Here we go again—another middle-aged man pontificating on something that supposedly should only be considered by women. Apparently I am not qualified to discuss, much less write, about the seedy pervasiveness of sexism in American culture due to my chromosome, which created an appendage, which therefore skews all manner of my thought and perspective. But saying that a man shall not comment on sexism (definition later) because only those who are typically on the receiving end are qualified, is like saying men should keep quiet about child-rearing since we didn't give birth. Yet, like studies that show what's most effective in raising a child, it's also best both men and women have a say about this -ism.
First, let's state the obvious: it's no longer remotely tolerable for a man to shout to a woman passerby, "You got some fries with that shake?" In fact, the list of non-creative invitations by those who have overly large foreheads is long (has this tactic worked for any man? Ever?). We should be far beyond the overt, socially acceptable, male-dominated behavior that treats women as pieces, not peers. Not that any of this was ever OK, but for most of human history, options dictated tolerance. Women have often depended on men. Lack of education and rigid roles kept women in their proper place, and thus the apron industry funded.
Fortunately, financial independence, brought on by the expansion of education for women, has forced men to retreat from the Andrew Dice Clay impersonations. Objectification and harassment is still pervasive, of course (hello, Roger Ailes!). Yes, I know, the street runs both ways at times, but that's like comparing I-64 to a bike path. Regardless, no man in 2017 should be able to claim ignorance. Or get away with it.
But the 21st century definition of sexism goes well beyond the boorish behavior of men or an evening at Hooters. The modern feminist definition of sexism now includes screeds about the "power structure" of society, which propagates rape culture and suppresses women from cradle to grave. This hyperbolic indictment of every swinging you-know-what has produced a mountain range of accusations of misogyny. According to Scientific American, complimenting a woman on her cooking reinforces gender stereotypes and is a form of “benevolent sexism.” One researcher told Time that ads that showed women eating salads were sexist because they reaffirmed the stereotype that only women eat salads. Actress Helen Mirren takes great umbrage with men putting their arms around their girlfriends because, "it shows ownership." I can only imagine the histrionics of the current feminist thought leaders if a woman tattoos a man's name on her. "They're branding us like cattle!"
Admittedly, a lot of dumb things are said by people who say they represent a group or movement. I'm in the Republican Party in 2017. I should know. But, when evergreen topics such as equal pay, the glass ceiling, and the percentage of women in certain fields, e.g., politics, are used as proof of chronic male domination, there are basic points that never get made. Numerous studies have been done on the myth that women are paid 79 cents for every dollar a man makes. First, it's closer to 92 cents, and the number doesn't reflect life choices: having children, dropping out of the workforce, working part-time, flex scheduling, type of work, etc. Those things then contribute to the glass ceiling and gender percentages in politics. I don't have the answer for how women are supposed to balance being pregnant and often being the primary caregiver, while at the same time trying to compete with men on the career track, especially since most families can't afford nannies with whom their husbands can then have affairs. In most instances, the answer will likely be choice, as in the choices we make that often involve priorities and sacrifice.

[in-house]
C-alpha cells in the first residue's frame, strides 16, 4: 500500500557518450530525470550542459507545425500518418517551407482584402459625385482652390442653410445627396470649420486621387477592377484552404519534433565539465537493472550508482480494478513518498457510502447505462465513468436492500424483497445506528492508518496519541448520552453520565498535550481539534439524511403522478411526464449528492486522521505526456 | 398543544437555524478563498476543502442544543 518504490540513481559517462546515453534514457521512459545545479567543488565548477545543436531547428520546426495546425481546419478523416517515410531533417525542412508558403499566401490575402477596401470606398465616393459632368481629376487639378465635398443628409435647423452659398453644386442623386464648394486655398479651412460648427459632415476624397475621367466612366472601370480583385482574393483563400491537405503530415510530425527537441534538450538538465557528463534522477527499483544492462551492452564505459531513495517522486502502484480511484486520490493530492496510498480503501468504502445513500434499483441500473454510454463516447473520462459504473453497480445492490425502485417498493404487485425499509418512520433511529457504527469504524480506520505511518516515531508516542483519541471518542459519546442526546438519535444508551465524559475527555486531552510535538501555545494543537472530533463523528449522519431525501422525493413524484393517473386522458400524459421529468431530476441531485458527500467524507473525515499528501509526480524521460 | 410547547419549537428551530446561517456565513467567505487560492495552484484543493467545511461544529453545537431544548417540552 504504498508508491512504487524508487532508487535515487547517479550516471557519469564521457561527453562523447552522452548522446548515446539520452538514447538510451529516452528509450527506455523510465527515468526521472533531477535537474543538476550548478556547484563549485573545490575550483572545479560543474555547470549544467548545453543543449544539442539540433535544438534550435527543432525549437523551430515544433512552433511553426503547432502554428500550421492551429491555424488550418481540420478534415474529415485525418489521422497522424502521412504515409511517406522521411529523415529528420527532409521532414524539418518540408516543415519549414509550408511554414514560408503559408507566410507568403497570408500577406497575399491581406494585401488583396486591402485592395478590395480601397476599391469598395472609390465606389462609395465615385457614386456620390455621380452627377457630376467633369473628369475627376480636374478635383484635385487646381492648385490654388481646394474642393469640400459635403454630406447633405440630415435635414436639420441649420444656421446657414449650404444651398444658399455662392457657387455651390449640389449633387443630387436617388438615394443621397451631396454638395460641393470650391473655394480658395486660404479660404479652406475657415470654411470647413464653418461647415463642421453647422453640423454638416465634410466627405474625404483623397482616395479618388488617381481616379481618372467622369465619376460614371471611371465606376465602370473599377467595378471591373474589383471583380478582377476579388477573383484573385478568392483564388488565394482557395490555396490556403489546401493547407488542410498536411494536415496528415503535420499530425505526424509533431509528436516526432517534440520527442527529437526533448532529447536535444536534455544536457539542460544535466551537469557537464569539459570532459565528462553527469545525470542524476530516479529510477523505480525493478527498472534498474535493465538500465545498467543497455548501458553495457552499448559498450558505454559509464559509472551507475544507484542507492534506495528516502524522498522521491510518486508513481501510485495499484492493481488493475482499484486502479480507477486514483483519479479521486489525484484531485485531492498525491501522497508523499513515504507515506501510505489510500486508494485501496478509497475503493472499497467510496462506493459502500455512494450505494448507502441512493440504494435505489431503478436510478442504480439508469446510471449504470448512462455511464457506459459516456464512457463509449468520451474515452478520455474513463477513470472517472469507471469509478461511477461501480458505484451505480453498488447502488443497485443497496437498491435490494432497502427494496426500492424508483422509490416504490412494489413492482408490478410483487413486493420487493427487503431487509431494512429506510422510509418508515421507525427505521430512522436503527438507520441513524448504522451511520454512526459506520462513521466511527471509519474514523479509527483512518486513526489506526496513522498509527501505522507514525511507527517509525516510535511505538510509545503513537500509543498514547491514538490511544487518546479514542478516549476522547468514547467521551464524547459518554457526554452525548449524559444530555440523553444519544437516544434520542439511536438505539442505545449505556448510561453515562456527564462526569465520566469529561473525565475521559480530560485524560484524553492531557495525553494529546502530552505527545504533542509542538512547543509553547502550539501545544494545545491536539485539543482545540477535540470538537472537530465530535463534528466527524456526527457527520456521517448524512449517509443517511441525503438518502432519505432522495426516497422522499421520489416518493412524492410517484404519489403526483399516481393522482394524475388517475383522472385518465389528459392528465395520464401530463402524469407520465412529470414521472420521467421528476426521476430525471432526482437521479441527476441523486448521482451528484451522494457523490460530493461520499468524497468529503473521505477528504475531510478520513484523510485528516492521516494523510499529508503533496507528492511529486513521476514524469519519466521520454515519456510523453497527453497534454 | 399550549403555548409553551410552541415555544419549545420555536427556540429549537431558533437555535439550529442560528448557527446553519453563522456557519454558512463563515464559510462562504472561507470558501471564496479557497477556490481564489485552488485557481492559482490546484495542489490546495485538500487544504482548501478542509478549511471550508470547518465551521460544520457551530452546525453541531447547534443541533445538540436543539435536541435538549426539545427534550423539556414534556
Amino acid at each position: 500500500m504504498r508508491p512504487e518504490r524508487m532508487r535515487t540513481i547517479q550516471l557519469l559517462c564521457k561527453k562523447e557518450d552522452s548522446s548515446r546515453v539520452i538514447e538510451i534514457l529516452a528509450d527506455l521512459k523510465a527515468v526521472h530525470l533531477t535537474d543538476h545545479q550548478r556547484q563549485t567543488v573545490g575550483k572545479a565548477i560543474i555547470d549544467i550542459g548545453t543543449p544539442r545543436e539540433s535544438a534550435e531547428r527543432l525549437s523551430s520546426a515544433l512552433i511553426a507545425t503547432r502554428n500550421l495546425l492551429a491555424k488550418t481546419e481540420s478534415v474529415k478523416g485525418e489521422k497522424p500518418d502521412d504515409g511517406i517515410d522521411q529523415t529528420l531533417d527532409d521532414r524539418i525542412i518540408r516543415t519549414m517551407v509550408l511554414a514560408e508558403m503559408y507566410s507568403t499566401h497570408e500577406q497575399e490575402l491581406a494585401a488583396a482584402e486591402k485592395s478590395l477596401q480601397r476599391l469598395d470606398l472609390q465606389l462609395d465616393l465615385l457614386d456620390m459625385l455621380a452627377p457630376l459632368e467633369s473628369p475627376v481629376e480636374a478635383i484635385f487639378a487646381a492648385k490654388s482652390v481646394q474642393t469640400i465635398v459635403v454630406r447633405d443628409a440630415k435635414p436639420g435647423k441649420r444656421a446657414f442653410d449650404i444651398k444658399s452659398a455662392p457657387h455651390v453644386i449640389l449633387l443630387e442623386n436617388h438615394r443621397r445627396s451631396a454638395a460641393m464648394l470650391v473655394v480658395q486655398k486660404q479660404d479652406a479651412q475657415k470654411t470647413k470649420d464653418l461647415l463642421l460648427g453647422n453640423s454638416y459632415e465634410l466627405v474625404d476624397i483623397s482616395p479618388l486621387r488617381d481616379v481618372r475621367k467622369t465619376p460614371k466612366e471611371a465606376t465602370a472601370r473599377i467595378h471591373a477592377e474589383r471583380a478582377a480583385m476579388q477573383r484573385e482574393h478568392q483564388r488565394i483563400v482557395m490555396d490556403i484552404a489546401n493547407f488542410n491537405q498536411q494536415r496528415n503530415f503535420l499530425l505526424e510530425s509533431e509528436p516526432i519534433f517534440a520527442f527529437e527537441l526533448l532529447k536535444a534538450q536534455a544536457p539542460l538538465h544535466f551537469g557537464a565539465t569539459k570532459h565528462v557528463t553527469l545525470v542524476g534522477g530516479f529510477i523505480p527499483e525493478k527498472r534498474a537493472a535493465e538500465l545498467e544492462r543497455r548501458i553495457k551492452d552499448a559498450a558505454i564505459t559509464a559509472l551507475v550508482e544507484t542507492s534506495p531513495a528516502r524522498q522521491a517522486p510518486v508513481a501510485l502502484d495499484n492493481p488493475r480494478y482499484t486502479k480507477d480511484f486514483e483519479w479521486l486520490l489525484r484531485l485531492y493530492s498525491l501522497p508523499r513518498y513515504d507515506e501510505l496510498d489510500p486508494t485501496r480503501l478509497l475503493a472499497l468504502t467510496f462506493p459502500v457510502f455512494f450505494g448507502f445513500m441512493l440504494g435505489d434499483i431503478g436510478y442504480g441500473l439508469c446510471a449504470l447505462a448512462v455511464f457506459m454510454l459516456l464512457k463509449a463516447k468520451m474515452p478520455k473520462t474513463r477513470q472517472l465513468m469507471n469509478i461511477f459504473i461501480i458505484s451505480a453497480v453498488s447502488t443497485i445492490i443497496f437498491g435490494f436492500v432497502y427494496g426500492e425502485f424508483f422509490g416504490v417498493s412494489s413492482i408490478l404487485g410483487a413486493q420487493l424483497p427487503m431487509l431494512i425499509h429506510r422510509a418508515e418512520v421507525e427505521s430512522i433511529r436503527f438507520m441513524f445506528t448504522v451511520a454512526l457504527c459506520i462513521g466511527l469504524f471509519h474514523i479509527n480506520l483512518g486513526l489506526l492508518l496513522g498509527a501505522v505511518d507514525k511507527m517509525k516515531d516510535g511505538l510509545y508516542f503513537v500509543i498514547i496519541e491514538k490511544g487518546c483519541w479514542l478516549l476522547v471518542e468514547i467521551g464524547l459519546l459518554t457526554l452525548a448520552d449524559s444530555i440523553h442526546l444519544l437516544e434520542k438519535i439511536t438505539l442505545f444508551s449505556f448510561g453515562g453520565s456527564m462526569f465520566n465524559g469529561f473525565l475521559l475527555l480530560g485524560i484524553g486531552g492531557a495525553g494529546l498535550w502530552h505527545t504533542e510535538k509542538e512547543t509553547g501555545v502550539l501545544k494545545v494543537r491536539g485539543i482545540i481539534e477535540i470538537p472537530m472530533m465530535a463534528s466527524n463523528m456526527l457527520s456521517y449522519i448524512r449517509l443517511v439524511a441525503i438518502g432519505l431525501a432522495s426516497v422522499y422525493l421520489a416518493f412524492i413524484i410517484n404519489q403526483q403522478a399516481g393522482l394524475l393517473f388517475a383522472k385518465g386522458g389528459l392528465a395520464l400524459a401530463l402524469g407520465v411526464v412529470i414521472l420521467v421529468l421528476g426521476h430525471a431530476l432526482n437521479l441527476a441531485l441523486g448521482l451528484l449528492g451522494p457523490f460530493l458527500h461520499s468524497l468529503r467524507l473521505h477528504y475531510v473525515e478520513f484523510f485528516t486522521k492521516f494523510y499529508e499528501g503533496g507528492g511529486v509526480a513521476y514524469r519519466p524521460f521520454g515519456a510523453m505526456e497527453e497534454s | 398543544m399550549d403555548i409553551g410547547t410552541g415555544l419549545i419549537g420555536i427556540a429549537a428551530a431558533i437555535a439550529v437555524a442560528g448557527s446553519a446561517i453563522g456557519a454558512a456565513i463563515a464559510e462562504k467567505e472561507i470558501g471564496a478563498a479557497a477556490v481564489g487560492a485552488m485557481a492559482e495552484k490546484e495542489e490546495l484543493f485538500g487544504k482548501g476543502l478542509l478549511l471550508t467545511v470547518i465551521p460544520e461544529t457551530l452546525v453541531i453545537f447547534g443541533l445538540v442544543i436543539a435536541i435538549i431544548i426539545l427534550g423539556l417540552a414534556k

Yes, I know those sacrifices are often made by women, and there's a song called "It's a man's world." It's true that for most of human history men have been the drivers in war, business, politics and culture. This is not because men are brighter or more talented. Often to the contrary. It is mostly due to the innate human instinct to procreate, and men are not the ones with the uterus.
Let's hone in on that word "choice" and what that means for sexism. As a conservative, my focus is on the freedom of the individual to make as many choices as possible that dictate a person's life. Therefore, if a woman makes the choice to pursue a particular interest, the success of that choice should only be judged by the merits of her work. It should not be colored by numbers in bra or dress sizes. The often-insatiable drive of men to pursue and bed women should never be a toll that women should have to pay to achieve success. The feeding of a man's ego through words or action should never come from expectation, privilege or at a woman's expense. The primacy clause here is that men are no more deserving than women beyond the fruits of their labor. Which is why women should be the first to hold the baby (sorry, couldn't resist).
Our culture, fortunately, has evolved considerably through the eons, barring reality TV. But I believe tension (read: problems) will continue for the rest of the eons. There are generalized traits we can attribute separately to men and women. You know, the whole Mars and Venus thing. Yet, part of evolution is the awareness of things that were previously hidden. Women have always been men's equals but only recently have been given the chance to be so. Fun fact: that chance will grow as some men finally die. Meanwhile, women are owed nothing beyond equal access and the recognition of their efforts. With that comes the responsibility to understand that not every intention of man is one of domination. Therefore, us men will continue to build tall phallic-like buildings and put our arms around you. Unless you're Helen Mirren. Or eat salads.